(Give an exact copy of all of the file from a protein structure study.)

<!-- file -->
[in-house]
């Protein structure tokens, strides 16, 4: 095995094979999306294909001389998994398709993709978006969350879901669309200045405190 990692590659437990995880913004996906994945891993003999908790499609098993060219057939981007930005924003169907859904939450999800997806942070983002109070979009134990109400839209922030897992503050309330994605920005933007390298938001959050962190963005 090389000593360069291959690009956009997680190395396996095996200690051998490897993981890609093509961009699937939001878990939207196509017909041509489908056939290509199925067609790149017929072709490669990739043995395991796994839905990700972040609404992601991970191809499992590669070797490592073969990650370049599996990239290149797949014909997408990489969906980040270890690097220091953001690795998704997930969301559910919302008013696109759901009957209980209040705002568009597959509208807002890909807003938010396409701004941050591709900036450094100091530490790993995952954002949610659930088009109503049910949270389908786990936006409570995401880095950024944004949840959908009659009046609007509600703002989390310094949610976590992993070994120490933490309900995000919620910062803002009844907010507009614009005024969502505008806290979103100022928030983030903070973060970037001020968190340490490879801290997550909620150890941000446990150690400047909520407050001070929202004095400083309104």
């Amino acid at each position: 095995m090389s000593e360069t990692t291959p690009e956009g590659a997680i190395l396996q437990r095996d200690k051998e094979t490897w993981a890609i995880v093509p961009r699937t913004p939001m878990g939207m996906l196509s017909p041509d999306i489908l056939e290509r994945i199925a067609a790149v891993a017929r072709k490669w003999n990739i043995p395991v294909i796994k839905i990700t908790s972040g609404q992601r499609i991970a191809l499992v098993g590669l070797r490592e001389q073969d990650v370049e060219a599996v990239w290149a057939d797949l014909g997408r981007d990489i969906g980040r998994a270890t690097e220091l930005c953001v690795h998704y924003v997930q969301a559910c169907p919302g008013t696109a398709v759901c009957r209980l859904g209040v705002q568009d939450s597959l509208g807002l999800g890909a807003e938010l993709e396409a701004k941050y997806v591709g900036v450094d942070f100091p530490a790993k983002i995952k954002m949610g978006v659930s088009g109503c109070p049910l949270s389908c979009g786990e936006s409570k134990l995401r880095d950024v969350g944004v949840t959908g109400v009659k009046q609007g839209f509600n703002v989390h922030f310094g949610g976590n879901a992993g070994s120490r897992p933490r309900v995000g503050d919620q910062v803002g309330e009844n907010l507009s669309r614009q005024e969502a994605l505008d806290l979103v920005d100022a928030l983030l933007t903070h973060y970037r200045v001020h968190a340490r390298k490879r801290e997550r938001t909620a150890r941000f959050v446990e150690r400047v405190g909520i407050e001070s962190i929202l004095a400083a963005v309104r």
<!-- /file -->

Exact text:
[in-house]
């Protein structure tokens, strides 16, 4: 095995094979999306294909001389998994398709993709978006969350879901669309200045405190 990692590659437990995880913004996906994945891993003999908790499609098993060219057939981007930005924003169907859904939450999800997806942070983002109070979009134990109400839209922030897992503050309330994605920005933007390298938001959050962190963005 090389000593360069291959690009956009997680190395396996095996200690051998490897993981890609093509961009699937939001878990939207196509017909041509489908056939290509199925067609790149017929072709490669990739043995395991796994839905990700972040609404992601991970191809499992590669070797490592073969990650370049599996990239290149797949014909997408990489969906980040270890690097220091953001690795998704997930969301559910919302008013696109759901009957209980209040705002568009597959509208807002890909807003938010396409701004941050591709900036450094100091530490790993995952954002949610659930088009109503049910949270389908786990936006409570995401880095950024944004949840959908009659009046609007509600703002989390310094949610976590992993070994120490933490309900995000919620910062803002009844907010507009614009005024969502505008806290979103100022928030983030903070973060970037001020968190340490490879801290997550909620150890941000446990150690400047909520407050001070929202004095400083309104």
């Amino acid at each position: 095995m090389s000593e360069t990692t291959p690009e956009g590659a997680i190395l396996q437990r095996d200690k051998e094979t490897w993981a890609i995880v093509p961009r699937t913004p939001m878990g939207m996906l196509s017909p041509d999306i489908l056939e290509r994945i199925a067609a790149v891993a017929r072709k490669w003999n990739i043995p395991v294909i796994k839905i990700t908790s972040g609404q992601r499609i991970a191809l499992v098993g590669l070797r490592e001389q073969d990650v370049e060219a599996v990239w290149a057939d797949l014909g997408r981007d990489i969906g980040r998994a270890t690097e220091l930005c953001v690795h998704y924003v997930q969301a559910c169907p919302g008013t696109a398709v759901c009957r209980l859904g209040v705002q568009d939450s597959l509208g807002l999800g890909a807003e938010l993709e396409a701004k941050y997806v591709g900036v450094d942070f100091p530490a790993k983002i995952k954002m949610g978006v659930s088009g109503c109070p049910l949270s389908c979009g786990e936006s409570k134990l995401r880095d950024v969350g944004v949840t959908g109400v009659k009046q609007g839209f509600n703002v989390h922030f310094g949610g976590n879901a992993g070994s120490r897992p933490r309900v995000g503050d919620q910062v803002g309330e009844n907010l507009s669309r614009q005024e969502a994605l505008d806290l979103v920005d100022a928030l983030l933007t903070h973060y970037r200045v001020h968190a340490r390298k490879r801290e997550r938001t909620a150890r941000f959050v446990e150690r400047v405190g909520i407050e001070s962190i929202l004095a400083a963005v309104r």